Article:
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For the characters in Women Talking, the question of forgiveness in the aftermath of violence is not just theoretical. Their mysterious injuries aren’t imaginary or demonic (as the elders in their isolated religious colony allege) but were caused by men – their husbands and relatives – drugging and raping them while they slept. The majority of the film takes place in a hayloft on their land, where multiple generations of women clandestinely meet to determine how they should respond to this betrayal. A schoolteacher named August Epp (Ben Whishaw) is present to take minutes, because none of the women have been taught to read or write.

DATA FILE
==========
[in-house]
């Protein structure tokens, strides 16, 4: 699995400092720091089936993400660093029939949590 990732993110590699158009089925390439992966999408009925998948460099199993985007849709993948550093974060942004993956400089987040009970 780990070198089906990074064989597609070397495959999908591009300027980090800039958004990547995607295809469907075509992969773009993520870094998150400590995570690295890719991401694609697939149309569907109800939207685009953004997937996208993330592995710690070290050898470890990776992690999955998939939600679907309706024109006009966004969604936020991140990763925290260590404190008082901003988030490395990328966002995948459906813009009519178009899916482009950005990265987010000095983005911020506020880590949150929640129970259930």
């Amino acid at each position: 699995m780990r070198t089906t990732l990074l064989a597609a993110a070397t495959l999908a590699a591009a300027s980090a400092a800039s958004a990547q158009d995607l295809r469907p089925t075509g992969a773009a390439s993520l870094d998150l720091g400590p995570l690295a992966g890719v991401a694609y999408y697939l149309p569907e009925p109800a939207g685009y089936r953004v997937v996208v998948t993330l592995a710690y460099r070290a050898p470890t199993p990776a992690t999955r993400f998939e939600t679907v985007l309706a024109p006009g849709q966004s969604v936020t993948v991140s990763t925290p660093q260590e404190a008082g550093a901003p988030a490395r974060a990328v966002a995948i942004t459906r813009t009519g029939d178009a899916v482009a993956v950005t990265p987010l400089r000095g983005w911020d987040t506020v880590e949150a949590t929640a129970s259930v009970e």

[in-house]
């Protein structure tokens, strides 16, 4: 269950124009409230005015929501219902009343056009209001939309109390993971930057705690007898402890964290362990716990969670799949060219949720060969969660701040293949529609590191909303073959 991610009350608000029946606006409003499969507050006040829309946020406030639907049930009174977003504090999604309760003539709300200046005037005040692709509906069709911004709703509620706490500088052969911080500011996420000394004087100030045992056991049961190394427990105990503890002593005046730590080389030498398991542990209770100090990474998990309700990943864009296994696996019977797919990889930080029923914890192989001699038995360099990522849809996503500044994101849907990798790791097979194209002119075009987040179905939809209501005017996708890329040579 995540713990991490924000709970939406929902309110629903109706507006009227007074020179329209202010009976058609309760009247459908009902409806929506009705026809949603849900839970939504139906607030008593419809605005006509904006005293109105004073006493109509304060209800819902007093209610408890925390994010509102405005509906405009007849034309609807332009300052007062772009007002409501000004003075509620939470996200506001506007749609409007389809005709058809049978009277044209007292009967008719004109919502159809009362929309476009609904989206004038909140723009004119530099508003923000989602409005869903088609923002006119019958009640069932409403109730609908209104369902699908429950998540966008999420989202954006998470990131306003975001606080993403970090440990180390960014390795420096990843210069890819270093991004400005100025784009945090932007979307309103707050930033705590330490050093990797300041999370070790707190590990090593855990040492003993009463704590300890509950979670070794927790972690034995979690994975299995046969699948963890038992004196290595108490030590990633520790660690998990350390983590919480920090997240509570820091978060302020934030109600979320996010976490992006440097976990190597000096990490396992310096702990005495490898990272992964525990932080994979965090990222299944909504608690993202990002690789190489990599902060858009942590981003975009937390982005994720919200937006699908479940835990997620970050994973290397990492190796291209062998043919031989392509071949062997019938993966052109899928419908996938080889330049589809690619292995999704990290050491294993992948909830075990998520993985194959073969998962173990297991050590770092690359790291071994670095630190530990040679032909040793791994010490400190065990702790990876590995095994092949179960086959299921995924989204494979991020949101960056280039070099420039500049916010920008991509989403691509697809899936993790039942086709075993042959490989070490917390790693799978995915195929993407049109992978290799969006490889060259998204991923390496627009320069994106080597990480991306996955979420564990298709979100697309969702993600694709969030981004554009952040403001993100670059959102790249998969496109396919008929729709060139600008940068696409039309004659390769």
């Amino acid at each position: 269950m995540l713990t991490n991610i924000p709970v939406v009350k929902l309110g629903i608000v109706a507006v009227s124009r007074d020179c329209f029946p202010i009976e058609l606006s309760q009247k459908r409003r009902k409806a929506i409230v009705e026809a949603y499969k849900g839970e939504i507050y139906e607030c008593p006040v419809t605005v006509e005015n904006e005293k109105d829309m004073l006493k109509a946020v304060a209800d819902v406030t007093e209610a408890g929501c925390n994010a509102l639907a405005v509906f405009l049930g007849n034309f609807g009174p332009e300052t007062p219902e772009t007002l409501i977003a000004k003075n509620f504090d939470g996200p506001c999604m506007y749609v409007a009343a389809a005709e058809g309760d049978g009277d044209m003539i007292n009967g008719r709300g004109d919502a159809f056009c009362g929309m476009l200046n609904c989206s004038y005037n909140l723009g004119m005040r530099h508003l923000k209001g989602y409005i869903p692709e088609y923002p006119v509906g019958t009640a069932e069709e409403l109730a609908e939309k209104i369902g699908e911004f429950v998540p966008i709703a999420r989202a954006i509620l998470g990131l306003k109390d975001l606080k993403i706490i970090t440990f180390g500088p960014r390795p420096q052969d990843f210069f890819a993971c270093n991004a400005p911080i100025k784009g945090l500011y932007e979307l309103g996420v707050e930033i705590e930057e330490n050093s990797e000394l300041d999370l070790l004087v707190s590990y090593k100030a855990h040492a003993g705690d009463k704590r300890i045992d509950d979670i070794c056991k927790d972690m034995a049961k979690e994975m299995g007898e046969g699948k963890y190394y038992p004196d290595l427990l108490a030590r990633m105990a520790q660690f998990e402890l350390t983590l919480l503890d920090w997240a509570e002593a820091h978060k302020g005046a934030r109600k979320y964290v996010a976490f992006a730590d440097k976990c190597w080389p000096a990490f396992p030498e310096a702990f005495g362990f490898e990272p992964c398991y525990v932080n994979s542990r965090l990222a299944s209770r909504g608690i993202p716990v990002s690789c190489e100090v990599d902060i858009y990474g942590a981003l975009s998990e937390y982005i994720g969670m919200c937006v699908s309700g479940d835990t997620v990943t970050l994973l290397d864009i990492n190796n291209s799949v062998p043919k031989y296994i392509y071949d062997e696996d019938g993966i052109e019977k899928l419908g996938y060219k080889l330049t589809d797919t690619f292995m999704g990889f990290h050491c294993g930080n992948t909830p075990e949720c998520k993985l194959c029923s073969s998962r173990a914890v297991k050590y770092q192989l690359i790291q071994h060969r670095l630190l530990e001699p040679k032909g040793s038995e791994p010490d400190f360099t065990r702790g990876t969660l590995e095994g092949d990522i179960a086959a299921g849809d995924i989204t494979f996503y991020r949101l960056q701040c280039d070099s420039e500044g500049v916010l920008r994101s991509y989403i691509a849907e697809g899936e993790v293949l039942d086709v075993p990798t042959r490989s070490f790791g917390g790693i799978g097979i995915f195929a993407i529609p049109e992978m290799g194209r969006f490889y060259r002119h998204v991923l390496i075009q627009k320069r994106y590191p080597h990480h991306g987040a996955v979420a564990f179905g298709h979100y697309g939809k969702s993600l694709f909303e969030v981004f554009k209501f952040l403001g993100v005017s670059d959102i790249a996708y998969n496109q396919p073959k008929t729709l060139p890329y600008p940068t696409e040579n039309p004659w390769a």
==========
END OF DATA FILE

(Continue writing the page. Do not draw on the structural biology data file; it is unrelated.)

The members of the stunning ensemble cast, which includes Rooney Mara, Claire Foy, and Jessie Buckley, argue passionately over whether they should stay and fight or flee, apologize to and accuse each other, and experience terrifying flashbacks. It can be difficult to tease out who is who, given their bare faces, bonneted heads, and voluminous dresses, but all is slowly unfurled over the course of 104 minutes. Director Sarah Polley’s brilliant craftsmanship is on full display, from the uncannily desaturated colors and wide-screen format to her careful adaption of Miriam Toews’ novel. These techniques, along with the characters’ old-fashioned names, give the film a certain standoffishness that’s a relief given the nature of the attacks. Though unsettling, the film itself is ultimately hopeful and should stir post-viewing discussions. -Jenni Miller

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Directed by Sarah Polley, out December 2nd

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PHOTO: MICHAEL GIBSON

Jenni Miller is the movies editor for BUST. You can find her on Twitter @msjennimiller